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There is a precedent for forcible removal

Reader comment on item: The Forcible Removal of Israelis from Gaza

Submitted by Sha'i ben-Tekoa (Israel), Apr 12, 2005 at 06:29

In September 1783, at Versailles, Benjamin Franklin, John Jay and John Adams signed the Treaty of Versailles ending the American Revolution.

A month later in New York, the Continental Congress passed a resolution ordering all approximately 100,000 Indians out of the Northwest Territories (north and west of the Ohio River) to clear out, because those 5,000,000 acres (eventuallythe states of OH, IND, ILL, MI and a piece of WISC) had been ceded to the new USA as part of the peace agreement with England.

Of course no civilized person anywhere called this "ethnic cleansing." It was a perfectly normal thing to do, the way of the world, especially since during the Revolution the Indians had been on the British side, with at least one reputable historian estimating that more American settlers were killed on the frontier in Indian raids against civilians than rebel soldiers in uniform who fell in the Continental Army in the more famous and formal battles with the Redcoats.

These raids were commonly ambush attacks on settler families in which everyone was slaughtered - old, young, women, children. Not for nothing were the Indians called "merciless..savages," and the Crown hated for launching them against settlers, which language is to be found in the Declaration of Independence, whose principle author was of course the Father of American Liberalism, Thos. Jefferson.

The following spring of '84, in Annapolis, when Congress convened to ratify the peace treaty with England,it appointed Jefferson to design an administration for the newly acquired spoils of war called the Northwest Territory, which he did, and which design did not foresee the presence of Indians because they had been ordered to clear out - which they had yet to do. Jefferson envisioned an "empire of liberty" beginning with the settling of pioneer Americans in the new territory.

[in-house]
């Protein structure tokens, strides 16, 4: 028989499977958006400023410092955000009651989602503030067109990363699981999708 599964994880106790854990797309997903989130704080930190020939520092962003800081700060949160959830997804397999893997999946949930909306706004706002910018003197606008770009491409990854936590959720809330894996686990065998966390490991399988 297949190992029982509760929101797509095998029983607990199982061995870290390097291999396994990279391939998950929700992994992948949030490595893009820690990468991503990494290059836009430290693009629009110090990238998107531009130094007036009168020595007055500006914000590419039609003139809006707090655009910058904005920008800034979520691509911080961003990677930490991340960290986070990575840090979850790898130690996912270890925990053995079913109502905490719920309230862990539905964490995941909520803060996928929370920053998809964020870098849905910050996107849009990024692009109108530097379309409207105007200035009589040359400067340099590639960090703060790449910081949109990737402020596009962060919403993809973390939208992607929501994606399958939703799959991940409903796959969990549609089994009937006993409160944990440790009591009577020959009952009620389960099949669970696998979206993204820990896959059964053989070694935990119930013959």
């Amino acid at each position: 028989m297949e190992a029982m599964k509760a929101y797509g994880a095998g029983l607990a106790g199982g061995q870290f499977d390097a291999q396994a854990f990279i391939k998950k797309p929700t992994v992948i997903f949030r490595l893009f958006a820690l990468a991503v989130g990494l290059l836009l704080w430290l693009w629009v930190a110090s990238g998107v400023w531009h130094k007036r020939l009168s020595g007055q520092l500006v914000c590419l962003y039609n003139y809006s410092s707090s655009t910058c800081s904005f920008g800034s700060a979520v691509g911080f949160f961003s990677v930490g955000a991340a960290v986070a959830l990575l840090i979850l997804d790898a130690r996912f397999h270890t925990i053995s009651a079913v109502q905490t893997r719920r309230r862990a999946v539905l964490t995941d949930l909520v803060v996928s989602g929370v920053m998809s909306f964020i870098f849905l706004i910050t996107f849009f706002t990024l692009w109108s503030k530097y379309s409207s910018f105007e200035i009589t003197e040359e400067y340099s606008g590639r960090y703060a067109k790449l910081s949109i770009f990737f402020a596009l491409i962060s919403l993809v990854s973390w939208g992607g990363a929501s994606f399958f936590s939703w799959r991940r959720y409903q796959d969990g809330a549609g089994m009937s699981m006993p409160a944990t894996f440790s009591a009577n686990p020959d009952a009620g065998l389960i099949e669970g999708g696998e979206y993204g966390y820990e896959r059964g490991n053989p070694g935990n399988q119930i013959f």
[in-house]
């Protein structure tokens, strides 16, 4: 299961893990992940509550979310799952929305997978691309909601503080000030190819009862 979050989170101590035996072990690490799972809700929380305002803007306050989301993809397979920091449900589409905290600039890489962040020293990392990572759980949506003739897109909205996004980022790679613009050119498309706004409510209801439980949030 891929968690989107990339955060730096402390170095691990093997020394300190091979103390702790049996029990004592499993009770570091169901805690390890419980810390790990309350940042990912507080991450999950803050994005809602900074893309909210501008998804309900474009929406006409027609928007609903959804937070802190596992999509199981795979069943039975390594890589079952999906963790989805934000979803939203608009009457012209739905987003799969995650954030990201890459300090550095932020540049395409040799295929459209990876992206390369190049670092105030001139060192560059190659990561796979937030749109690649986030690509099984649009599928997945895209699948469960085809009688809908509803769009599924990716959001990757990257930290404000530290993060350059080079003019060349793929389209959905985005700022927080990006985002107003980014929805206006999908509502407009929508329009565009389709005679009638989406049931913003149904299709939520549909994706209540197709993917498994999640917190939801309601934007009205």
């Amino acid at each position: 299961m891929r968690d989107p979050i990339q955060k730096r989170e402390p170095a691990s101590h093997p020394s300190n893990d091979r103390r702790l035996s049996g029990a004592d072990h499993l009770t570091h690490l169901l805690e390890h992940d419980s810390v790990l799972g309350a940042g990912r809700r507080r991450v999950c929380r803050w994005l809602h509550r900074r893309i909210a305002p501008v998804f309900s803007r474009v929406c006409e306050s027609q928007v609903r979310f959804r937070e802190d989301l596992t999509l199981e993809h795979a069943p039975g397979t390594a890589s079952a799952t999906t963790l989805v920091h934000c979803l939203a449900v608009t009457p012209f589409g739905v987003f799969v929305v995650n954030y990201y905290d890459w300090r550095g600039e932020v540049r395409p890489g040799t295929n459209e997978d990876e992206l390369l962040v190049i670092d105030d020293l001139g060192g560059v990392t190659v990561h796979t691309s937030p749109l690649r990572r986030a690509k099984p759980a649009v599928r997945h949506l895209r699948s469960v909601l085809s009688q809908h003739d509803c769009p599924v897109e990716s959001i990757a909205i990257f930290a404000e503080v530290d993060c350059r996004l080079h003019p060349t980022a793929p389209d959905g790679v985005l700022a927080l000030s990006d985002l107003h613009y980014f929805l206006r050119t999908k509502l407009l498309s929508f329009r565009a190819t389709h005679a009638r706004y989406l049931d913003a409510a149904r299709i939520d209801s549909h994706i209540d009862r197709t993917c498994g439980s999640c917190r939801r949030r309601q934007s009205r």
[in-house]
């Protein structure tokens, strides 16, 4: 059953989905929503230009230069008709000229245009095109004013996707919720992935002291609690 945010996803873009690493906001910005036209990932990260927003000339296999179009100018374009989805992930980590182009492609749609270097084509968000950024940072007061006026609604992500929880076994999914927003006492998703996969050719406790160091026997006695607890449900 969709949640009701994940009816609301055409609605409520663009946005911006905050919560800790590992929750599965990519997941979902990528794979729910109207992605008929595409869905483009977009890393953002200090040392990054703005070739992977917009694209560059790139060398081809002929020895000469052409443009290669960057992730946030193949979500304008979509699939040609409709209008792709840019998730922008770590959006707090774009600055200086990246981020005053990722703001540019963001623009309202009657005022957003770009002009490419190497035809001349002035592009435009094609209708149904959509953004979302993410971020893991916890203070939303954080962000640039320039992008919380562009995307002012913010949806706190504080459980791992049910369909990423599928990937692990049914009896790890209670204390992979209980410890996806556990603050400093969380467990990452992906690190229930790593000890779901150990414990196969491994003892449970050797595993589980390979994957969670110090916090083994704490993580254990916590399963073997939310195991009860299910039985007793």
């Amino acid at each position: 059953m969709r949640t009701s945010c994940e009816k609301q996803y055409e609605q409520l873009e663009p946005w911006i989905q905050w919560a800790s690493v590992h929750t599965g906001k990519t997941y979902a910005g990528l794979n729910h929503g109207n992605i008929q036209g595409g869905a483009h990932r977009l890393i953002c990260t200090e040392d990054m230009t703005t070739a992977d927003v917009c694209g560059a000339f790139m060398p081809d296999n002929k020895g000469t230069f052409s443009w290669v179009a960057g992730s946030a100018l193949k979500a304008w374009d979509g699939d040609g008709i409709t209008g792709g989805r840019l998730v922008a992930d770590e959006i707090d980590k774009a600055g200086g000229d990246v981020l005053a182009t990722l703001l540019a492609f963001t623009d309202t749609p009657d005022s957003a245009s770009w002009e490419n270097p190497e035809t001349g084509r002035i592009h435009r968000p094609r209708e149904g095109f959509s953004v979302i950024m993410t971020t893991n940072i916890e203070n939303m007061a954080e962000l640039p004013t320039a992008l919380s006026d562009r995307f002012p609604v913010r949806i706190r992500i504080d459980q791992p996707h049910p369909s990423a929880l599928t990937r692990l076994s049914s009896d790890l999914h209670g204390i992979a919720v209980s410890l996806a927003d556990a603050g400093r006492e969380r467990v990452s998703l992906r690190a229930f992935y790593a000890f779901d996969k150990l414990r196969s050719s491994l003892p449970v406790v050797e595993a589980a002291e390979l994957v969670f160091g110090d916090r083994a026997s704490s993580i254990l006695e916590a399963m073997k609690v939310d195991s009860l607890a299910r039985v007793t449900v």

However, because the Indians had yet to go; and because the British were still in their forts in the wilderness supplying them with guns and ammunition and encouraging them to resist the the advance of American settlers and settlements; and because with demobilization the US Army had only a few hundred soldiers, Congress forbade Americans to cross the Ohio and settle because they could not be defended. And re-igniting bloodshed with England was a possibility no one wanted.

Hence the US Army was detailed to cross the Ohio River in this period of the 1780s and 1790s to drive the settlers back across the river and burn down their settlements because the country was incapable of protecting them - yet.

Not that yours truly - an Israeli settler himself - supports Sharon's "Drive the Jews from Their Homes Plan." Only that there is an historical American precedent - but also an historical American precedent for doing what Israel has never done, viz. annex Judea, Samaria and Gaza - like the Northwest Territory - as the legitimate spoils of war, and to order the enemy therein out!

Sha'i ben-Tekoa
www.deprogramprogram.com
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